Recent decisions by the Australian and Turkish governments are signaling a major upturn for Lockheed Martin’s F-35 Joint Strike Fighter (JSF) program, undoubtedly the brightest star in the future military aircraft market.
In April, the Australian government approved the acquisition of an additional 58 F-35A aircraft. Following a 2009 decision to purchase 14 F-35As, the 58 additional fighters bring Australia’s total approved F-35 buy to 72 aircraft. The government is also considering the acquisition of an additional F-35A squadron in the future, further increasing the country’s F-35 buy.
On May 6, Turkey’s Defense Industry Executive Committee tasked the Undersecretariat for Defense Industries (SSM) with ordering the country’s first two F-35A aircraft. The SSM will order the F-35As as part of the F-35 program’s 10th low-rate initial production lot (LRIP 10). The Turkish government has also reconfirmed its long-term plans to acquire a total of at least 100 F-35As.
Like the Lockheed F-104 Starfighter of the 1950s and 1960s, and the Lockheed F-16 multirole fighter, first produced in the 1970s, the F-35 program is a multinational effort that, despite budget considerations and rising program costs, is attracting nations eager to operate the world’s most advanced stealth aircraft. The recent Australian and Turkish announcements are welcome news to the F-35 program.
According to Forecast International aerospace analyst Raymond Jaworowski, “The Australian and Turkish decisions indicate that initial reluctance by customers to place early orders for the F-35 is dissipating.”
Dan Darling, Europe/Asia-Pacific military markets analyst at Forecast International, commented, “Further boosts may come from a planned South Korean order for the F-35 and a likely purchase by Singapore.”
Three versions of the next-generation F-35 fighter have been developed: the F-35A conventional takeoff and landing (CTOL) version, the F-35B short takeoff and vertical landing (STOVL) aircraft, and the F-35C carrier-based attack aircraft. The U.S. Air Force intends to acquire 1,763 F-35As, while the U.S. Marine Corps plans to procure 340 F-35Bs and 80 F-35Cs and the U.S. Navy intends to buy 260 F-35Cs.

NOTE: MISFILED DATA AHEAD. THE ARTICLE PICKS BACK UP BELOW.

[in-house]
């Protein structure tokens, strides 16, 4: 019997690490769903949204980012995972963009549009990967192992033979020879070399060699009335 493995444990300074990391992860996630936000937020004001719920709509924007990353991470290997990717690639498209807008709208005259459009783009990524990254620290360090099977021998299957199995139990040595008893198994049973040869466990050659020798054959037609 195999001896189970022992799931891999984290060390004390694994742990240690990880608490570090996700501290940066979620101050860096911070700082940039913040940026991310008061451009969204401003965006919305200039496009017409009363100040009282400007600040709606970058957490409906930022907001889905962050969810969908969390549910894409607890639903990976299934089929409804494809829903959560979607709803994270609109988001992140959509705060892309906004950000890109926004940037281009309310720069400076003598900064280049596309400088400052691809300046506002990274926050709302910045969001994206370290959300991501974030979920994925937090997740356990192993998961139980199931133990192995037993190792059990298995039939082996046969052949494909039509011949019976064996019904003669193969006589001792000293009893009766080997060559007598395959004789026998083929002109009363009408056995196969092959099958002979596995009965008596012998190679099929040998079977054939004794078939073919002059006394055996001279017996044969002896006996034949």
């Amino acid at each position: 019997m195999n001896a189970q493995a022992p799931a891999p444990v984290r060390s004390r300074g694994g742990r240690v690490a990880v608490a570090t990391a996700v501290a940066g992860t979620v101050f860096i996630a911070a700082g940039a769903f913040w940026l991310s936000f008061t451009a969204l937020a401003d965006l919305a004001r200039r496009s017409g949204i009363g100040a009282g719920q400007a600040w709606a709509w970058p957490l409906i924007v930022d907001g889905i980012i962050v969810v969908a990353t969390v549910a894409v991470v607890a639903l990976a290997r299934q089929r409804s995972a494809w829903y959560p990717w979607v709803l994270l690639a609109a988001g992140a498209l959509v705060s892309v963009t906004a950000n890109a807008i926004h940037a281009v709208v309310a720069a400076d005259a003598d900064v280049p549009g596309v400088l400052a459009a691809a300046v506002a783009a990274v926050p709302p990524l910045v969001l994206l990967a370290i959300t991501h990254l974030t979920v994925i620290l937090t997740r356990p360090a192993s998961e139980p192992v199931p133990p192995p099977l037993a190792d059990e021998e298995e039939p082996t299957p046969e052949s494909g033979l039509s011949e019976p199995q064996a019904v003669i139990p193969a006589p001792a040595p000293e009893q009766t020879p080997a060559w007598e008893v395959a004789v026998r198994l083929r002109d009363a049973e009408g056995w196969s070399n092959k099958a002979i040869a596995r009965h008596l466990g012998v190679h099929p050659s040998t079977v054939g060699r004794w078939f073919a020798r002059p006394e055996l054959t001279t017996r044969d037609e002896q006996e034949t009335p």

The sheer size of the F-35 program dwarfs all competition. Forecast International projects that a total of 2,019 F-35s, worth an estimated $166 billion, will be produced over the 15-year period from 2014 through 2028 alone, with many more to flow off production lines thereafter. This initial total includes 1,499 F-35As, 325 F-35Bs, and 195 F-35Cs.
Forecast International aerospace analyst Douglas Royce said, “Our projections call for the F-35 to account for nearly 48 percent of the total fighter market over the next 15 years, a statistic that may well rise. Other fighter manufacturers are thus forced to compete for what is left, with the result that a number of other fighter production lines may well go dark during the next decade due to a lack of orders.”
Forecast International aviation gas turbine analyst Will Alibrandi said, “The F-35 is powered by a single Pratt & Whitney F135 turbofan engine. Turkey’s support for the F-35 program is substantiated by its plan to establish a final assembly and maintenance facility for the F135 engine in-country. This new facility could provide depot-level engine maintenance for all F-35 operators in the region. The engines for Turkey’s first F-35As will be produced in the U.S. by Pratt & Whitney, while engines for the planned fleet of 100 aircraft will eventually be assembled at the new facility in Turkey.”
Alibrandi continued, “As the sole supplier for the F-35’s engine, Pratt & Whitney stands to win big. Indeed, Forecast International expects that F135 production, including spares, will top 2,485 through 2028 and add some $27.3 billion to the engine manufacturer’s coffers – with much more to follow.”
Aerospace analyst Jaworowski summed it up dramatically, “The F-35’s market potential is outstanding! Nearly any nation that currently operates F-16s, F/A-18s, or AV-8B Harrier IIs is a potential F-35 customer.”